Saturday, 20 September 2008
Don't walk behind me, I may not lead;
Walk beside me, and just be my friend”
One of the greatest things about conversations with girl friends is the eclectic range of subject matter that may be discussed. With a good glass of merlot and a bowl of nibbles, girls will talk about anything from desserts to Dadaism; from pot plants to Plato; from babies to Beethoven; from eggplants to Eco systems…….and everything between! Some of the very best ‘deep and meaningfuls’ I’ve ever had, have been with a group of my girl friends.
Monday, 15 September 2008
At Lake Victoria’s north-western corner, in Uganda, are the 84 forested islands of the Ssese archipelago. The islands float like green jewels in this vast stretch of water which is constantly replenished by melting snow from the craggy peaks of The Mountains of The Moon. Not every island is inhabited so a day’s sailing will bring you to your very own deserted island paradise where the rainforests are alive with birds, vibrant butterflies, brightly coloured frogs, cheeky Colobus monkeys and the unique Sitatunga antelope. If you’re lucky, you may well see a family of chimps high up in the forest canopy chatting noisily to one another.
On the inhabited islands, the small fishing villages along the shores signify the importance of the lake for food. With the huge Nile Perch, the tasty Tilapia and the tiny Omena being the main catches, the lake waters are also filled with delicious little freshwater crayfish and soft shell crabs. For a dollar or two, you can buy the fish just as they are landed and have yourself a banquet!
Friday, 12 September 2008
As George Schaller famously stated "No one who looks into a gorilla's eyes – intelligent, gentle, vulnerable – can remain unchanged, for the gap between ape and human vanishes, we know that the gorilla still lives within us."
I was one of a group of international artists who contributed some of my work to help raise funds for the International Gorilla Conservation Program http://www.awf.org/section/wildlife/gorillas. It is a cause very, very close to my heart because I was lucky enough to have encountered these wonderful animals on the Ugandan side of the Virunga Mountain Range where the gorillas habituate the Bwindi Impenetrable Forest.
Located at the crest of the mountainous backbone of Africa, at the very centre of the continent, the Virunga Mountain Range is the embodiment of western fantasies about "Darkest Africa." The Virungas are in the heart of the legendary land of King Solomon's mines, the long-sought source of the Nile, and the rumoured lair of giant crocodiles, man-eating plants, and the brothers of King Kong. And here, in this mysterious and exotic place, juxtapositioned along the boarders of the DR Congo and Rwanda, lies Bwindi. This is the place where the 320 mountain gorillas of Uganda reign supreme. As long as we care enough, that is.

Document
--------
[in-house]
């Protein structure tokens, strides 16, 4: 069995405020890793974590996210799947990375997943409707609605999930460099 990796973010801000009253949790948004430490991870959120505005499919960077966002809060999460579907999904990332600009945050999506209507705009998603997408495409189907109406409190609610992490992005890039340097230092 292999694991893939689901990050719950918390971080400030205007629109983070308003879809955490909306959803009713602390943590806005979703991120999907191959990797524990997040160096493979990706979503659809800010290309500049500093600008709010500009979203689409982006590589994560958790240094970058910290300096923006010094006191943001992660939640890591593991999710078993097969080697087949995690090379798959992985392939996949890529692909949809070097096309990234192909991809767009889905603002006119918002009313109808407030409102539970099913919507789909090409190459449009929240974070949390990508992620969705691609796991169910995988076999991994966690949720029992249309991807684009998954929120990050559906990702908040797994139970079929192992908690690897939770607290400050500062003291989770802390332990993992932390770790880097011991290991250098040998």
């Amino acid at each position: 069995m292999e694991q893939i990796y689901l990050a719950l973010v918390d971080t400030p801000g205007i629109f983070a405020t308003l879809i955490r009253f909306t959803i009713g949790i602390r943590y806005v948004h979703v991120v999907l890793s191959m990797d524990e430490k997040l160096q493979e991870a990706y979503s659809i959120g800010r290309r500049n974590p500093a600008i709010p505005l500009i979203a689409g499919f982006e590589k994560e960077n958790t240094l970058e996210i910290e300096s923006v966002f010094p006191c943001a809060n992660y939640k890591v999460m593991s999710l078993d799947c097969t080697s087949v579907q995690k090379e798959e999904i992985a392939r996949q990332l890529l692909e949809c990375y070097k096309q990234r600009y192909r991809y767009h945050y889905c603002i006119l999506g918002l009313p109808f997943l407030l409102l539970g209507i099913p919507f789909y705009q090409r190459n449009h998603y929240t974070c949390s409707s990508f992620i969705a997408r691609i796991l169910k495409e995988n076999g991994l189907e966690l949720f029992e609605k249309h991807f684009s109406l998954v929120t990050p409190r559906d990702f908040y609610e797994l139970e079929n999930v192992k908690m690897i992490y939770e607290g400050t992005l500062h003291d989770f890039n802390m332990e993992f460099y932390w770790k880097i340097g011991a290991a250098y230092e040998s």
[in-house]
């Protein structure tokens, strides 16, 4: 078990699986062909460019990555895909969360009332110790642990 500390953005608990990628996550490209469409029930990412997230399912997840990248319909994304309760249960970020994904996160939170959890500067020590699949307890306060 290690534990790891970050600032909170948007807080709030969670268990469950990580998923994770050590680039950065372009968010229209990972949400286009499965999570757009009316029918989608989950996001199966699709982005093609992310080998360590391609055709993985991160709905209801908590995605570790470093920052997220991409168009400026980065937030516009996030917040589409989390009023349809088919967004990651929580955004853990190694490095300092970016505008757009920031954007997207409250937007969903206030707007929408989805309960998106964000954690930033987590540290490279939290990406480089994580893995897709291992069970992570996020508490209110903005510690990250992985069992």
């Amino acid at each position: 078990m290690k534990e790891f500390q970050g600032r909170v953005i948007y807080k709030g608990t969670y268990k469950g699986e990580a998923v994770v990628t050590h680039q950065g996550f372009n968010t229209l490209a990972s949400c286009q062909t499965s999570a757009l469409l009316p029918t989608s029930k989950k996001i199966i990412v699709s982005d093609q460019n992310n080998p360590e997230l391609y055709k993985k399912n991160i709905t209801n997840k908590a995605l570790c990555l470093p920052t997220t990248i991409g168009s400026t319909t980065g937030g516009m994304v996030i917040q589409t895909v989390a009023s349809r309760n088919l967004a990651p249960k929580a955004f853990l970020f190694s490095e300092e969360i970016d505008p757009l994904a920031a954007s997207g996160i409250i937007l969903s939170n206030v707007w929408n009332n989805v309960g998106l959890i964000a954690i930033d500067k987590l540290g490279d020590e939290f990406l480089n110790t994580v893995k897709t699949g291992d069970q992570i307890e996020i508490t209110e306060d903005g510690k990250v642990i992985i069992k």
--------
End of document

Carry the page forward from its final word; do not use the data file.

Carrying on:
But I think it’s important, too, to recognise the work of some exceptional men. The rangers who lead small groups of visitors up from the community base camps to see the mountain gorilla families are truly the unsung heroes of the Virunga range in all three countries. They are exceptionally knowledgeable, unwaveringly dedicated and, above all, so brave to tackle a job like this where the dangers that lie in wait for them are not the animals that live in the rainforests, but human beings loaded with guns and avarice.
Every single one of us, whether we’ve encountered these extraordinary creatures or not, should be honor bound to acknowledge David Attenborough’s message –
“The fate of the creatures which share our planet lies entirely at the hand of mankind - it is within our power to protect them or watch them become extinct. Let us choose the first route.”
Wednesday, 10 September 2008
For me, one of the most striking aspects of The English Patient is its cinematography. It is superb on both the endless scale of the desert and on the intimacy of the human face. It's impossible to make the Sahara look bad, yet the film goes a step further by making the passion that Laszlo feels for it palpable. Nearly as impressive are the editing and score; the former delights in the fades between the past and present which suggest contacts across time, while the latter soars and howls with vigour, the perfect accompaniment to the pain that lives in the hearts of every major character.
The story, based on Michael Ondaatje's Booker Prize-winning novel, is told elliptically, through the histories of four characters who find themselves in a ruined monastery in Italy at the end of World War II. Slowly they reveal themselves and, in the process, the true identity of the English patient - the unknown survivor of a plane shot down over the Sahara who lies dying in the monastery - is made clear. Passion fires these stories, whether it is the raw passion between lovers, or the compulsive passion which drives men to explore remote and inhospitable regions, or to pursue across time and countries those they think have wronged them.
Friday, 5 September 2008
Any tips for mental de-clutter? Post 'em here.